Timber Flooring Types: Softwood and Hardwood
There are two types of timber flooring wood, namely, softwood and hardwood. The terms softwood and hardwood don’t actually refer to the density or hardness of the wood itself. The two timber wood types are actually distinguished botanically and not by their end use or appearance. Trees that produce hardwood are known as angiosperms and produce seeds that are covered, either with a skin or a shell. Such seeds could be fruits or nuts. Softwoods on the other hand, come from trees that are known as gymnosperms. The seeds of this type of tree have no covering although they might fall to the ground in some form of protection, for instance, the hard cones of a pine tree, but are subsequently distributed by the wind over a broad surface area.
Classifying wood as either a hardwood or softwood comes down to its physical structure and makeup, and so it too simplistic to think of hardwoods as being hard and durable compared to soft and workable softwoods. This happens to be generally true, but there are exceptions, such as in the cases of wood from yew trees —a softwood that is relatively hard — and wood from balsa trees — a hardwood that is softer than softwoods.
A few examples of hardwood trees include Oak, Maple, Birch, Eucalyptus and Mahogany. Hardwood finds its way into all manner of things – from tools, boats and buildings, through to furniture and musical instruments. Most relevantly, because of its density, hardwood is commonly used in flooring.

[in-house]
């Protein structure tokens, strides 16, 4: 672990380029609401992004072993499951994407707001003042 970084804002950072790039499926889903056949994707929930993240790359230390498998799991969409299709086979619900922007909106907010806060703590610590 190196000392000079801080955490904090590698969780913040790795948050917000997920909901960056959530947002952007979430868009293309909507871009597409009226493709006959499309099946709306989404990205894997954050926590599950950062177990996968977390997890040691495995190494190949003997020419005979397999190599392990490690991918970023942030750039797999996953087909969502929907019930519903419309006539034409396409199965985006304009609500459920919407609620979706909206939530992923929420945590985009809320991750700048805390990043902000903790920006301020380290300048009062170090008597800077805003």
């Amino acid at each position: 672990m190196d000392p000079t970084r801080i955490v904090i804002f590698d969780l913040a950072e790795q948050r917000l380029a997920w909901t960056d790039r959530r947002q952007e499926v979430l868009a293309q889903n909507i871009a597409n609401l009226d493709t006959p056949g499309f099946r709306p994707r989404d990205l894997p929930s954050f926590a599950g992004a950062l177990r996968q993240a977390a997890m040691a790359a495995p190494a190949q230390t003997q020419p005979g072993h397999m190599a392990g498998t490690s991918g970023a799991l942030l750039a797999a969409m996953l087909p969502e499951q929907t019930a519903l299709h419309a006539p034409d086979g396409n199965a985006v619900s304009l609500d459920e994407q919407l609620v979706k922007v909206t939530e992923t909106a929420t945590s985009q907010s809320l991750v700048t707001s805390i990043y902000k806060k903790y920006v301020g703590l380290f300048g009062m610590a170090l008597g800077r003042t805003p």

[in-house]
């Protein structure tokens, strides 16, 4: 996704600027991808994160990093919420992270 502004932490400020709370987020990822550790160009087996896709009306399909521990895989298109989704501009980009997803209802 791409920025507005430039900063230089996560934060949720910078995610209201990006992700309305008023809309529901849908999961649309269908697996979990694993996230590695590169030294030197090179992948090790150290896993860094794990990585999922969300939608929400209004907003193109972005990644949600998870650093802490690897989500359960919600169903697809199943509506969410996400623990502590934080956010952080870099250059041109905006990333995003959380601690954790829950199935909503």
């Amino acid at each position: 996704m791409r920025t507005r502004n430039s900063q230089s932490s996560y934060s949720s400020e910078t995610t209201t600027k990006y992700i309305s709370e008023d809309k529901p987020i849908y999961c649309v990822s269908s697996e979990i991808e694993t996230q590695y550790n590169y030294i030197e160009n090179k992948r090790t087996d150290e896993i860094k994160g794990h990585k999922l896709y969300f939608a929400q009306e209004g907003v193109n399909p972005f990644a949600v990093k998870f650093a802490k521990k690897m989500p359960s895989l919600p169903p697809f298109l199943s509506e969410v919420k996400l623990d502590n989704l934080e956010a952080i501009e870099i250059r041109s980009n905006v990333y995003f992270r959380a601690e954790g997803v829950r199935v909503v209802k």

Some of the well-known types of softwood on the other hand, are Cedar, Pine and Spruce. They are quite easy to work with, and as such it tends to be used in furniture, doors and windows. It’s also used in the production of paper, as well as various types of board such as medium-density fiberboard.
When it comes to timber flooring, there are two types: engineered and solid wood. Engineered wood flooring is made up of layers of ply that are bonded together to create a solid and stable core board, which is then topped off with a solid wood top layer otherwise known as lamella. Solid hardwood floors, as its name suggests, is made up of solid planks of one species of wood.Although pinewood flooring is reasonably common and popular because of its low cost, it is less resistant to wear and tear than the likes of oak wood flooring. In most cases, wood flooring, irrespective of whether it is engineered or solid, is made from hardwood because it tends to be more resilient.